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Why flying the friendly skies is too much of a bold and untrue statement Why flying the friendly skies is too much of a bold and untrue statement
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Friendly is not something you say about yourself unless you weren’t friendly to begin with. The latter statement would be a closer description of... Why flying the friendly skies is too much of a bold and untrue statement

Friendly is not something you say about yourself unless you weren’t friendly to begin with. The latter statement would be a closer description of the check in lady who was on a bit of a power trip making me consolidate two bags when I just came off a connecting flight literally minutes ago. She blamed it all on federal regulations – which she must have confused with an airline policy – which, based on my personal experiences, isn’t that friendly after all.

But let’s go back to where it all started. I’ve been flying for many years – but some of the worst experiences I’ve had were with United Airlines ranging from missing a crew to countless cancellations and delays. I’m not one of those people who randomly says “well I never fly United again”. Statements like that are usually made in anger by disgruntled customers who usually come back the week after when the next sale or promotion kicks in. I’m not like that. I might fly United again at some point when an itinerary requires it. Like most airlines, things go wrong at times. I just seem to have had an above average share of those misses on United – and less on the other airlines I’ve flown on.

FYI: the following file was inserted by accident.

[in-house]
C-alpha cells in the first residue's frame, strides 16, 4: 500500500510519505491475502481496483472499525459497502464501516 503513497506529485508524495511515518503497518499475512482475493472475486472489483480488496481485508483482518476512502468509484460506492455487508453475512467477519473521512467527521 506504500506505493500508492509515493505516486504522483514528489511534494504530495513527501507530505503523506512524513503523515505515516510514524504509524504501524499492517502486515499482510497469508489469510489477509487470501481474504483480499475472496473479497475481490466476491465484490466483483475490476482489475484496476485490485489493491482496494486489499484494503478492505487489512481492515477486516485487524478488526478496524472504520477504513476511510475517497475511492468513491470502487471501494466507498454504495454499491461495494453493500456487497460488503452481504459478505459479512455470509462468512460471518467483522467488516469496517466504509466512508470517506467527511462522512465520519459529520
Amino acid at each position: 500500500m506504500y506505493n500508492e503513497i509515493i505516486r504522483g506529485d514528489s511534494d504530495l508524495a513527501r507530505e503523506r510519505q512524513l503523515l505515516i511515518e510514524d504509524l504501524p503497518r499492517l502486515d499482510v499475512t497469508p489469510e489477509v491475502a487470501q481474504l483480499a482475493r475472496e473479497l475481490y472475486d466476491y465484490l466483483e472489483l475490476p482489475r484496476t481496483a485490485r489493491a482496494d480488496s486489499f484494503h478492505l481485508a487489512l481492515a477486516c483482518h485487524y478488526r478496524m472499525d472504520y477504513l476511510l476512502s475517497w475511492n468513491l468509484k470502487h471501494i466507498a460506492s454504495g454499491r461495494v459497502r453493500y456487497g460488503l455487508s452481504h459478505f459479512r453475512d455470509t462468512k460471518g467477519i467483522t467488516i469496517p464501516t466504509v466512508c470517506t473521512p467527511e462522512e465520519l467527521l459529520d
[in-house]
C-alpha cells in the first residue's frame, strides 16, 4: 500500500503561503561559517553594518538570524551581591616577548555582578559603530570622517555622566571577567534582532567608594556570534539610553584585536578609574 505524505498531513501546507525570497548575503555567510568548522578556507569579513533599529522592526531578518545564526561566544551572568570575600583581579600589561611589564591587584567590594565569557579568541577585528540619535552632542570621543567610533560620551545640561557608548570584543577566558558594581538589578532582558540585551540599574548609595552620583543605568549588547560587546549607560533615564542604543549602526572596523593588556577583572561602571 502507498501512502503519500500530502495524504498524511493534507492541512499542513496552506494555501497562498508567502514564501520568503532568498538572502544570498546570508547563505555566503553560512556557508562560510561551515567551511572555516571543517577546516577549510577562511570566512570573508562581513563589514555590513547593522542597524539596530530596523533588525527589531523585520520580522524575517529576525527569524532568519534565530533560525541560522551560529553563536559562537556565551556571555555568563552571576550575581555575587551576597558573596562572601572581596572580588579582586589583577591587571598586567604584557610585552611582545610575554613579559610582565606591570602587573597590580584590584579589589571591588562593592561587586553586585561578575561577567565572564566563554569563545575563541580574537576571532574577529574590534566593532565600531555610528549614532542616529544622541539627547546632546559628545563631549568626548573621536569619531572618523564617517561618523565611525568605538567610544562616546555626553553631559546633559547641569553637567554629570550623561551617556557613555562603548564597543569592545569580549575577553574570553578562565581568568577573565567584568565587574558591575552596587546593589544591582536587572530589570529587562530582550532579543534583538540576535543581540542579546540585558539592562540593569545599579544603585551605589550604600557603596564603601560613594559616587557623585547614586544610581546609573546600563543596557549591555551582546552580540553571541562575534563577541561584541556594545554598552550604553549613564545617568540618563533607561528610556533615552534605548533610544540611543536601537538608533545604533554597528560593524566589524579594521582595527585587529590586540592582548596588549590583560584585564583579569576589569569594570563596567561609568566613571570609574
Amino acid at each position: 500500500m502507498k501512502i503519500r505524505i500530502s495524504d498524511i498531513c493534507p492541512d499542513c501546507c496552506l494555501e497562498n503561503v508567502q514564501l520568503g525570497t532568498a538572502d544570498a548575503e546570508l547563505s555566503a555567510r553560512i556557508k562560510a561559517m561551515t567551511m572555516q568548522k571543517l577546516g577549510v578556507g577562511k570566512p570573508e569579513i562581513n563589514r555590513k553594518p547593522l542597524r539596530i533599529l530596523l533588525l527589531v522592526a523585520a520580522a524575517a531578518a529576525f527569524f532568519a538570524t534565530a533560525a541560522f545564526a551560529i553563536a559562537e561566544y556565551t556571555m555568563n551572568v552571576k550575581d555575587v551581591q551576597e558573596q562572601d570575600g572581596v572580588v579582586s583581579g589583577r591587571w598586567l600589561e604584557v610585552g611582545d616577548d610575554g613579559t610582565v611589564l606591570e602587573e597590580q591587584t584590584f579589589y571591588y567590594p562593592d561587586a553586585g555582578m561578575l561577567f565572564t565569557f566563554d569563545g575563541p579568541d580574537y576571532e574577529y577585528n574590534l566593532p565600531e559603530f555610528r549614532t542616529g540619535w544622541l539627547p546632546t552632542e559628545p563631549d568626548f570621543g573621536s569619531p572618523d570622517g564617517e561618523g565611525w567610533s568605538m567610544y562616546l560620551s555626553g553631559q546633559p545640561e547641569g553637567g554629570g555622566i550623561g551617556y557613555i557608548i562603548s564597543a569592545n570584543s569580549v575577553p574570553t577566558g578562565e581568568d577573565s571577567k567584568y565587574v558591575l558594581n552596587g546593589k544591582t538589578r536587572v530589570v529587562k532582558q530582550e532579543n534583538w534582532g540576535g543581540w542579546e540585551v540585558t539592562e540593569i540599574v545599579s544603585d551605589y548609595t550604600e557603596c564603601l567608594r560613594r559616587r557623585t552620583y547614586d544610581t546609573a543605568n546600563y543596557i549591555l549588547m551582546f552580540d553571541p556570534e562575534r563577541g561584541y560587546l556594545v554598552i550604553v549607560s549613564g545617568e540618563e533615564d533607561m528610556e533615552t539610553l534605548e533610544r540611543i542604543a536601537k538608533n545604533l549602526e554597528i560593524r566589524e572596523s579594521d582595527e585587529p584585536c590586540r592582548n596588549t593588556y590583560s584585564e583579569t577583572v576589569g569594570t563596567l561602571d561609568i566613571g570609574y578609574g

Here’s a summary from the last trip – a relatively simple round trip from Calgary to Miami:

  • During booking, the rate sold out resulting in a $200 more expensive fare. I know they all say in the fine print this can technically happen if you’re not fast enough confirming your booking, but there has to be a better way. When I’m making a reservation and progressing through the necessary steps and in the end the fare isn’t available anymore I would go as far as saying that’s false advertising. Then again, I’m not a lawyer.
  • In the weeks following, the schedule changed several times reducing the available stopover time in Houston to a final 51 minutes. That’s cutting it really tight if you want to have any chance for your bags to make it – assuming you didn’t miss the connection in the first place
  • The night before the anticipated early morning departure, United cancelled the first flight. Proposed alternative was to leave a day later. Who cares about prepaid hotel accommodations? United sure didn’t. When asked they referred to travel insurance, because clearly it wasn’t their fault. Of course not. I still think there is a pretty obvious liability here, but I’m not a lawyer, remember?
  • After a lengthy phone conversation with their customer “service” department the flight got rebooked via Newark, where we stranded several hours later when there was no pilot scheduled to fly the fully boarded aircraft. The entire plane deboarded and people tried to get as comfortable as possible. A select happy few got a dinner voucher – but for the measly seven dollars you can barely afford a slice of pizza (in the United-dominated/owned restaurant), which I would classify as a “snack”, not dinner. The gesture was nice and surely well intended – but the service agent was quick to comment her shift would be done soon so she wouldn’t have to bear with this for much longer. Another agent was hiding behind the podium, seemingly in tears over the way paying travelers were treated.
  • Despite the mixed messages it became clear the new departure time would be at 1am. After several uncomfortable hungry hours in an almost abandoned terminal, the announcement was made, shortly before 1am, that the flight was cancelled anyway. The official reason listed “weather conditions”, not a missing pilot. I’m sure that white lie satisfied some corporate performance indicator, but it sure left a lot of travellers stranded as hotels are generally not provided when a flight is cancelled due to weather reasons. I don’t see why not, but that’s the rule.